For the simplicity of this guide we will be using an elevated command prompt window ( cmd.exe ) focusing on 3 of the most common tasks DISM can be used for. Yes this can be accomplished through PowerShell and yes there are a number of arguments we will not be using but we will include them near the end of this tutorial.

When using the Deployment Image Servicing and Management ( DISM ) tool there are 3 major commands we will run. Processing these in order, CheckHealth, ScanHealth and RestoreHealth will scan, identify and repair any corruptions found.

The RestoreHealth option does have a number of additional arguments that can be used to utilize an image from a different source.

Checking issues with DISM using CheckHealth option

CheckHealth is the option within DISM to quickly scan and identify if there are any perceived corruptions within the local image. This function only processes the initial scan and reports on findings – No repairs are made with CheckHealth

To check for issues within the image with DISM, use these steps:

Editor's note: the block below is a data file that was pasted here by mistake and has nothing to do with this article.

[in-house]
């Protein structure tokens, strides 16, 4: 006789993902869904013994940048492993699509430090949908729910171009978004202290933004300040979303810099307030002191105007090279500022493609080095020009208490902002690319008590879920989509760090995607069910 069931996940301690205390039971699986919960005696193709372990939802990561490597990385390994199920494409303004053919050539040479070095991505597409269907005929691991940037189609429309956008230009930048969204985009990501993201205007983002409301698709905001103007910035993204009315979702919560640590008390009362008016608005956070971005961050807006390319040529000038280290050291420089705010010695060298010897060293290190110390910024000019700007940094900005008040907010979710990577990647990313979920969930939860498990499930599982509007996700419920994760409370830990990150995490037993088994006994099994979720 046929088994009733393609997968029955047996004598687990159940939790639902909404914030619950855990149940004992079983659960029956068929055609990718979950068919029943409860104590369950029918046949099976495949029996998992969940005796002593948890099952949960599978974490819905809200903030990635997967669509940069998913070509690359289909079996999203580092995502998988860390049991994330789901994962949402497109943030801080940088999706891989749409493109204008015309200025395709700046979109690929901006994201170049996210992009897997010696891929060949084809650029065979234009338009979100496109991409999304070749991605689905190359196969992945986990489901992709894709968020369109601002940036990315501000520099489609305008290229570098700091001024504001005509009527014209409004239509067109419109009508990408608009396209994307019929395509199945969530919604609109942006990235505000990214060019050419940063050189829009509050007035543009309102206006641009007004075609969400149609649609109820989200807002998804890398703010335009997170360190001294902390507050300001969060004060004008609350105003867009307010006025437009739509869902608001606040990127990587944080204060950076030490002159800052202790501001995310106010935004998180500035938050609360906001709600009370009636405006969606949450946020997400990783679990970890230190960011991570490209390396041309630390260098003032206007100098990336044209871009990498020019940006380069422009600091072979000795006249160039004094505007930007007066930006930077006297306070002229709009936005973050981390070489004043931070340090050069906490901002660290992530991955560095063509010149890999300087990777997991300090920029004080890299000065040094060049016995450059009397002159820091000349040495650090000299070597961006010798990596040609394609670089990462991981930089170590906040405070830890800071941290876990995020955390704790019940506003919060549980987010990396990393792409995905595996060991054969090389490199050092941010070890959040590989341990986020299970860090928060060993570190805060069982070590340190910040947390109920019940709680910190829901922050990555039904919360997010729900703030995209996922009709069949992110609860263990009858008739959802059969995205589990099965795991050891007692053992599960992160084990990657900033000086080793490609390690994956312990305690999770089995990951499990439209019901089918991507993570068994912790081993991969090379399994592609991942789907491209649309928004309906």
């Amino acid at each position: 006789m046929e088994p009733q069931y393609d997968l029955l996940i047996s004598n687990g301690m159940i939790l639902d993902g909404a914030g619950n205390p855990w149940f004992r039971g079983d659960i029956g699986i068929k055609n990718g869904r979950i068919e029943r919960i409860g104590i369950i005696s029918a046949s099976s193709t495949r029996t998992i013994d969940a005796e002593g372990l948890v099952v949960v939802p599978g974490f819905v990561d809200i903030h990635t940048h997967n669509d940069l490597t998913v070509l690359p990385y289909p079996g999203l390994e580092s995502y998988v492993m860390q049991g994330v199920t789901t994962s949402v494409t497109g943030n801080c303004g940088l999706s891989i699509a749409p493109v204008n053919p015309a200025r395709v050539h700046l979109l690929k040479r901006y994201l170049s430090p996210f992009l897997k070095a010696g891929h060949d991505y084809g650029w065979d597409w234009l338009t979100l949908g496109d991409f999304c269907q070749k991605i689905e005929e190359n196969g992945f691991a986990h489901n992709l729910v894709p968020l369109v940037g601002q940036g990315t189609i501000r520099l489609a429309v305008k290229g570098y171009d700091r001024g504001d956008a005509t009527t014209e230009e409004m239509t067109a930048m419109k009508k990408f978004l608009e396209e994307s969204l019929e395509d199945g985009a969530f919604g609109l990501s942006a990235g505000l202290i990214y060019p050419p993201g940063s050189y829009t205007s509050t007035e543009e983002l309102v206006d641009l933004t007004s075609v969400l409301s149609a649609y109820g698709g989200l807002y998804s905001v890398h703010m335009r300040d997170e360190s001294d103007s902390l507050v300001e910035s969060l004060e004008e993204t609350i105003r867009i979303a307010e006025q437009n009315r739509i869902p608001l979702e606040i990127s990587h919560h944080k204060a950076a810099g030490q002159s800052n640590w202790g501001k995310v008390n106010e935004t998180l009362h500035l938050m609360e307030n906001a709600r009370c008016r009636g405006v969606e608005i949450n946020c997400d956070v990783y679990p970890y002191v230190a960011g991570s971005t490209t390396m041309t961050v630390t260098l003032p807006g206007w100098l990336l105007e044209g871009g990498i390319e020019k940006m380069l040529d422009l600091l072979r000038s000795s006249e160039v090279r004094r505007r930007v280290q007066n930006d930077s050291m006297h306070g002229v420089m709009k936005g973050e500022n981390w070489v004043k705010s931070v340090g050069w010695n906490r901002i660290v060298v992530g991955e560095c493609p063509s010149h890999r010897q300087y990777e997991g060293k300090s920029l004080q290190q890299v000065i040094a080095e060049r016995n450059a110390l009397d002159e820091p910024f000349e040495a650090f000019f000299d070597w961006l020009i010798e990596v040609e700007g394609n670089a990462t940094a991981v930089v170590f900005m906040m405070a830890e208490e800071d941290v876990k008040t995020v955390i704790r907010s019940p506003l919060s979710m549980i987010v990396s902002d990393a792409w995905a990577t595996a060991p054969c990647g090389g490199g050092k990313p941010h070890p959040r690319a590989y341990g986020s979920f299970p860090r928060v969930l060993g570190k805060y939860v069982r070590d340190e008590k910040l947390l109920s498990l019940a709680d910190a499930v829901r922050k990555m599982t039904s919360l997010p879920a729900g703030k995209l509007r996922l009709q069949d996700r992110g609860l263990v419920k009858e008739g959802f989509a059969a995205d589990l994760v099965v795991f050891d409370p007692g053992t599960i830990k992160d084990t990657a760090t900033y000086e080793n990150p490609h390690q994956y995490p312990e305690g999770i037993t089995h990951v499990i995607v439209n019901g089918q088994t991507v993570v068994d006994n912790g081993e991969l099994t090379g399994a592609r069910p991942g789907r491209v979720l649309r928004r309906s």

1. Open Start.
  2. Search for Command Prompt, right-click the top result, and select the Run as administrator option.
  3. Type the following command to perform a quick health check and press Enter: DISM /Online /Cleanup-Image /CheckHealth

If there are any corruptions identified, it will be listed at the end of this process.

Checking issues with DISM using ScanHealth option

Alternatively, you can run DISM with the ScanHealth option to perform a more in depth scan to check if the Windows 10 image has any problems. This function only processes the initial scan and reports on findings – No repairs are made with ScanHealth

To perform an advanced scan with DISM, use these steps:

  1. Open Start.
  2. Search for Command Prompt, right-click the top result, and select the Run as administrator option.
  3. Type the following command to perform an advanced DISM scan and press Enter: DISM /Online /Cleanup-Image /ScanHealth

This process will take longer to process than the CheckHealth option but will also have a higher chance of identifying issues.

Repairing issues with DISM using RestoreHealth option